Richard Porter, a life-long Beatles fan and expert on Beatlemania, who has met the group members on multiple occasions and has written a book about them. The first stop was in Soho Square where Paul McCartney’s London Office “MPL” is found. MPL stands for McCartney Productions Limited, not McCartney Paul & Linda as many have surmised. McCartney’s company owns the rights to many songs and a few musicals including Annie and Grease, but ironically and despite repeated efforts, it does not own the publishing rights to the Beatles catalogue. Next we visited Trident Records where “Hey Jude” was recorded. Other artists who recorded here included David Bowie, The Rolling Stones and Queen. We stopped in front of the entry to a gentlemen’s toilet on Broadwick St. in Soho where John Lennon participated in a sketch from the BBC Comedy Series “Not Only .. But Also” starring Peter Cook and Dudley Moore. John played Dan, the doorman of a trendy nightclub, who charged the exorbitant amount of 5 pounds to use the facilities in the underground men’s lavatory. John wore his trademark “granny glasses” for the first time, sparking a fashion trend. Then we went to Carnaby Street which used to be a favourite location for musicians including the Beatles, Stones and Kinks to go shop for clothing before it became too touristy. A large mural called “The Spirit of Soho” (1991) celebrates the historic venues and people associated with Soho, including Karl Marx, Handel, Isaac Newton and Casanova, who is depicted wearing an outfit reminiscent of the ones worn by the Beatles on their Sergeant Pepper album.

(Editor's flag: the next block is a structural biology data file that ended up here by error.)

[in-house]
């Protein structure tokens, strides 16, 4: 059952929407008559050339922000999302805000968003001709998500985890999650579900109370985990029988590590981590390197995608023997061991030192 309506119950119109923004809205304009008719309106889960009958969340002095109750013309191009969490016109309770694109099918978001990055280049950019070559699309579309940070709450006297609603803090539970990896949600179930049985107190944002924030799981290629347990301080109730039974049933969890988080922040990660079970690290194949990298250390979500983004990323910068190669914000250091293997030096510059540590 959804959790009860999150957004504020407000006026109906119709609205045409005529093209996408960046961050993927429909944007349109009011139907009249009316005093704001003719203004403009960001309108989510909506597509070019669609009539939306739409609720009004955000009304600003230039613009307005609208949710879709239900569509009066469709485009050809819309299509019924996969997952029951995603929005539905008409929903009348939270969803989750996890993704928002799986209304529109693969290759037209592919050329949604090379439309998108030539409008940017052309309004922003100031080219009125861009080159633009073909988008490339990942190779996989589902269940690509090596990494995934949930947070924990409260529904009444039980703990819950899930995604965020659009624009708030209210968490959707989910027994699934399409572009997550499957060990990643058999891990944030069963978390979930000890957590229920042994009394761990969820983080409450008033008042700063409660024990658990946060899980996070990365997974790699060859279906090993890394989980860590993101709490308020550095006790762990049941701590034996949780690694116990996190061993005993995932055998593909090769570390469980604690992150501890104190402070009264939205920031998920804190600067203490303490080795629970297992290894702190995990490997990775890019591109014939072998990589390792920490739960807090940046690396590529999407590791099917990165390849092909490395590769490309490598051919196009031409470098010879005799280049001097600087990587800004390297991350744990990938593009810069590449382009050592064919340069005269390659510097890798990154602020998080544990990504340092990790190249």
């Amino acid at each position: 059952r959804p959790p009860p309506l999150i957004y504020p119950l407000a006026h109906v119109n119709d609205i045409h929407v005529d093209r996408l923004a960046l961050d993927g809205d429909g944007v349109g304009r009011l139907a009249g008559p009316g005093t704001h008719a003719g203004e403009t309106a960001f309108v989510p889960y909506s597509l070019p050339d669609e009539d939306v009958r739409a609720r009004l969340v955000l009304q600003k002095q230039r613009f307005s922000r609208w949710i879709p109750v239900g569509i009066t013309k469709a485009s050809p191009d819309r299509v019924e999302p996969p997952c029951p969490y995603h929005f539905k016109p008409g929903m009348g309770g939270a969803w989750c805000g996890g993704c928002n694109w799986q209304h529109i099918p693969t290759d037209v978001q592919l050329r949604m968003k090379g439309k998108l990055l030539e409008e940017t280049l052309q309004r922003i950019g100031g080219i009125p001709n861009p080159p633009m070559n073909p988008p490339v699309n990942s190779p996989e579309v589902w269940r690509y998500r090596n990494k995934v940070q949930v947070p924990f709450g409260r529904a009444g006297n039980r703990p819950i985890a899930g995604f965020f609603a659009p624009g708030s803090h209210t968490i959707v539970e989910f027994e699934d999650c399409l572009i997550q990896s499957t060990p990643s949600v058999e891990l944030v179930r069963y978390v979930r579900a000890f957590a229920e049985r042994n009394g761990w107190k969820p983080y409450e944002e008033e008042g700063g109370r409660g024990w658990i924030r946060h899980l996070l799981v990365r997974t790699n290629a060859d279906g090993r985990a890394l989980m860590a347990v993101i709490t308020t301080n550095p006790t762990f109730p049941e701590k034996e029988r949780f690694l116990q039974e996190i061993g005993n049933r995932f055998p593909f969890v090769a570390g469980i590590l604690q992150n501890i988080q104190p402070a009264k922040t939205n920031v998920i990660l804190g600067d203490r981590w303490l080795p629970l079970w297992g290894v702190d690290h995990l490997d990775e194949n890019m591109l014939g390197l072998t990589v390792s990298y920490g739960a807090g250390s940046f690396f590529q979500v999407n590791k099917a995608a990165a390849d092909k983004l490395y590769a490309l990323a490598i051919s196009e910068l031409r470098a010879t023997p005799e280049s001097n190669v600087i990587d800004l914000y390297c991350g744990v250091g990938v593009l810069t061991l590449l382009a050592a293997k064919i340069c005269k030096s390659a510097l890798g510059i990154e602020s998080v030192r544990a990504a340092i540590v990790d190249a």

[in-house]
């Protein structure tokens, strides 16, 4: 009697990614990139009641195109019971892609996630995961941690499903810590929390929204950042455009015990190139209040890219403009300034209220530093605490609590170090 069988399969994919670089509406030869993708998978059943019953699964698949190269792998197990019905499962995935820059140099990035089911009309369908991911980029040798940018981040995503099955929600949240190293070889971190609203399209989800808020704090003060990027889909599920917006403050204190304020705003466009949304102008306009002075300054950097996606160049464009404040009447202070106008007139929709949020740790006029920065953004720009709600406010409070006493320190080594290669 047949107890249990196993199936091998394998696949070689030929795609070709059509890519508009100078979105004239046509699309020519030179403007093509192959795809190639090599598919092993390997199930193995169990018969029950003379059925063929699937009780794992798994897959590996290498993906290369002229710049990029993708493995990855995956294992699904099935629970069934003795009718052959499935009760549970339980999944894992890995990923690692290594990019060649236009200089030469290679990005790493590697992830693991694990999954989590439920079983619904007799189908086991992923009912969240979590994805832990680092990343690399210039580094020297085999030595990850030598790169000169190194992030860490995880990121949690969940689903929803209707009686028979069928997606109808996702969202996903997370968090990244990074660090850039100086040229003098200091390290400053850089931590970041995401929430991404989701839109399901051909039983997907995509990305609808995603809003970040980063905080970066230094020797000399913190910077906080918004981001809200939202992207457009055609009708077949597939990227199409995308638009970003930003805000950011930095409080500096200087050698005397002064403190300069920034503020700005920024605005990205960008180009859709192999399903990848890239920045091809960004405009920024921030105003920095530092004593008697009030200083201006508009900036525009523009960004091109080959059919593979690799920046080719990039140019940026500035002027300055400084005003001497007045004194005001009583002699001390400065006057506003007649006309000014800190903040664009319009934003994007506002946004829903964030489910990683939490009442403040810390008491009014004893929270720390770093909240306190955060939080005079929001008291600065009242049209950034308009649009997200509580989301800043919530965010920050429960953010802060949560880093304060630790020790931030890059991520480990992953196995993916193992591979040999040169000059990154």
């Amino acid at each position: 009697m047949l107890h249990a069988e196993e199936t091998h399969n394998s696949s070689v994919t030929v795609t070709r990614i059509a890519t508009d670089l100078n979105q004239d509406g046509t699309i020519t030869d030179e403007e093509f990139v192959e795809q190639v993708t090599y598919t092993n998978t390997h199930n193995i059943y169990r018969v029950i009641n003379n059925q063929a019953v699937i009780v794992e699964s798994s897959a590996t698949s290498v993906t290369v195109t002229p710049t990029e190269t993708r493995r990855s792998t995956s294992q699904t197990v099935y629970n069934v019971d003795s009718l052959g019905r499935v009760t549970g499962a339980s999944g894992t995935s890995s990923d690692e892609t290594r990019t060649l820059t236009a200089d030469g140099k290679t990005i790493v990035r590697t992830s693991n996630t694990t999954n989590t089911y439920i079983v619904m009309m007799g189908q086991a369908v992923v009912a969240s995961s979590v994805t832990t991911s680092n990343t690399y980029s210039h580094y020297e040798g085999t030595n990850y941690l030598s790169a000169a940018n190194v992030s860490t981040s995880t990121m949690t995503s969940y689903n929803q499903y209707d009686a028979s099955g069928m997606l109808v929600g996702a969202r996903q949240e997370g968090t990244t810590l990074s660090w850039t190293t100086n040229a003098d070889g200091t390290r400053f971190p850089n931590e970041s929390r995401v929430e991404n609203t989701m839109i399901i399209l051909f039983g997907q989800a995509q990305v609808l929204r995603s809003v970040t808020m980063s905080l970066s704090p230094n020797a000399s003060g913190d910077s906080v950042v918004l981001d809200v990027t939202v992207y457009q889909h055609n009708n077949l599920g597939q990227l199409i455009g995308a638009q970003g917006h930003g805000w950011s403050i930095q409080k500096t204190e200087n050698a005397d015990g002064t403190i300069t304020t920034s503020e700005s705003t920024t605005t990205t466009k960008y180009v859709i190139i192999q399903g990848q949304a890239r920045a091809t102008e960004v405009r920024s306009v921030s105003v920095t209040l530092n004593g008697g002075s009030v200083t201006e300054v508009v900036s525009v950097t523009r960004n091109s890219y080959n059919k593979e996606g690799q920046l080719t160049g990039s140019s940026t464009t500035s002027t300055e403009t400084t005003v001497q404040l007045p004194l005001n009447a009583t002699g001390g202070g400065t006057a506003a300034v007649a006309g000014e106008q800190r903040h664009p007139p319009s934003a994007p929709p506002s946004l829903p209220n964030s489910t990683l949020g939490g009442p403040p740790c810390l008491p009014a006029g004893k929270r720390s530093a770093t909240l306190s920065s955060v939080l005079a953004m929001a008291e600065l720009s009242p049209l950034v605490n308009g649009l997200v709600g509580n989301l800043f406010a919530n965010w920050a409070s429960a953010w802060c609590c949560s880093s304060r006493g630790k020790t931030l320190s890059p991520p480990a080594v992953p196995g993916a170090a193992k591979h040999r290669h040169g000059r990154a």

We thought it would be fun to have lunch on one of the floating restaurants and rest our feet before heading home. Unfortunately we just missed the lunch period for the first boat that we tried, but we had success getting a table at the “Darcie Green”, a brightly coloured boat that is connected to a floating coffee and cocktail bar called the “May Green”. Sharing a combined 50-meter upper deck overlooking the Grand Union Canal, the two boats were designed by British pop artist Sir Peter Blake. With glass windows and round port holes on both sides of the boat, you could get a good view of either the canal or the other shops and restaurants along the boardwalk.
It was a bit breezy and chilly on the canal so we warmed up and perked up by sharing a “house-made” hot chocolate with our meal. We each started with a spicy tuna tostada with avocado, yuzu cream made from the sour Japanese citrus yuzu fruit, and candied chili. Then we shared a plate of crispy breaded calamari, courgettes and green beans with a sauce cheekily called the “Ribman’s Holy F*ck sauce) and a sashimi salad with pieces of sea bass, salmon and tuna sashimi combined with mixed greens, avocado, pickled ginger and a soy/sesame dressing. This made for a nice lunch in a really cool setting.
Pawprint Trail” around London. Also found in this area were sculptures (created 1998 and 2000) by Sean Henry of a pair of casually dressed men, one as if out for a stroll and the other just standing around enjoying the scenery. A temporary exhibit from a series called “Collaborative Works” paired up painter Sinta Tantra, who paints on an architectural scale and sculptor Nick Hornby, who works in bronze and marble with the aid of 3-D modelling software. The collaboration is a set of images representing schematic designs for new sculptures. Had we arrived in this area at the beginning of the day, we would have explored more and found more sculptures and art to look at throughout Paddington Station and its surrounding streets. But after a long day of walking, we had no more energy to wander and just headed home after our late lunch.